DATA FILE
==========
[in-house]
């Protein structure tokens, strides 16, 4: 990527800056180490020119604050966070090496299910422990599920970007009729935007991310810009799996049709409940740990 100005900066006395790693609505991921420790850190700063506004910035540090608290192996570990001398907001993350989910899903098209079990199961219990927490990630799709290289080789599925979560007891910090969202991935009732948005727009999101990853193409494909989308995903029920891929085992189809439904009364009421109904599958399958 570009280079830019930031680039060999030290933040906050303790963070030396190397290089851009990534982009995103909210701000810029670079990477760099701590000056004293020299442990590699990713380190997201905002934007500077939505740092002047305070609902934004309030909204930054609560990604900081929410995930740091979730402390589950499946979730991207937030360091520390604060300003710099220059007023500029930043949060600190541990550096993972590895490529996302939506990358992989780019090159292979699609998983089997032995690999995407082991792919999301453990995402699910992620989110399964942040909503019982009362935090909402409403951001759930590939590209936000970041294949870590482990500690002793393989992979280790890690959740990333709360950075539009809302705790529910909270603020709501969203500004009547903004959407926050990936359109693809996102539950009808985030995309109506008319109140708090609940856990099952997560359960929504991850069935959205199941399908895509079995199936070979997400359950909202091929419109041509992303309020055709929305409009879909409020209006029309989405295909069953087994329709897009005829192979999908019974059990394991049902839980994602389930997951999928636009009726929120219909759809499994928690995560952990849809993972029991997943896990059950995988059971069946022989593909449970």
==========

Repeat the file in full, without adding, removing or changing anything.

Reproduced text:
[in-house]
């Protein structure tokens, strides 16, 4: 990527800056180490020119604050966070090496299910422990599920970007009729935007991310810009799996049709409940740990 100005900066006395790693609505991921420790850190700063506004910035540090608290192996570990001398907001993350989910899903098209079990199961219990927490990630799709290289080789599925979560007891910090969202991935009732948005727009999101990853193409494909989308995903029920891929085992189809439904009364009421109904599958399958 570009280079830019930031680039060999030290933040906050303790963070030396190397290089851009990534982009995103909210701000810029670079990477760099701590000056004293020299442990590699990713380190997201905002934007500077939505740092002047305070609902934004309030909204930054609560990604900081929410995930740091979730402390589950499946979730991207937030360091520390604060300003710099220059007023500029930043949060600190541990550096993972590895490529996302939506990358992989780019090159292979699609998983089997032995690999995407082991792919999301453990995402699910992620989110399964942040909503019982009362935090909402409403951001759930590939590209936000970041294949870590482990500690002793393989992979280790890690959740990333709360950075539009809302705790529910909270603020709501969203500004009547903004959407926050990936359109693809996102539950009808985030995309109506008319109140708090609940856990099952997560359960929504991850069935959205199941399908895509079995199936070979997400359950909202091929419109041509992303309020055709929305409009879909409020209006029309989405295909069953087994329709897009005829192979999908019974059990394991049902839980994602389930997951999928636009009726929120219909759809499994928690995560952990849809993972029991997943896990059950995988059971069946022989593909449970």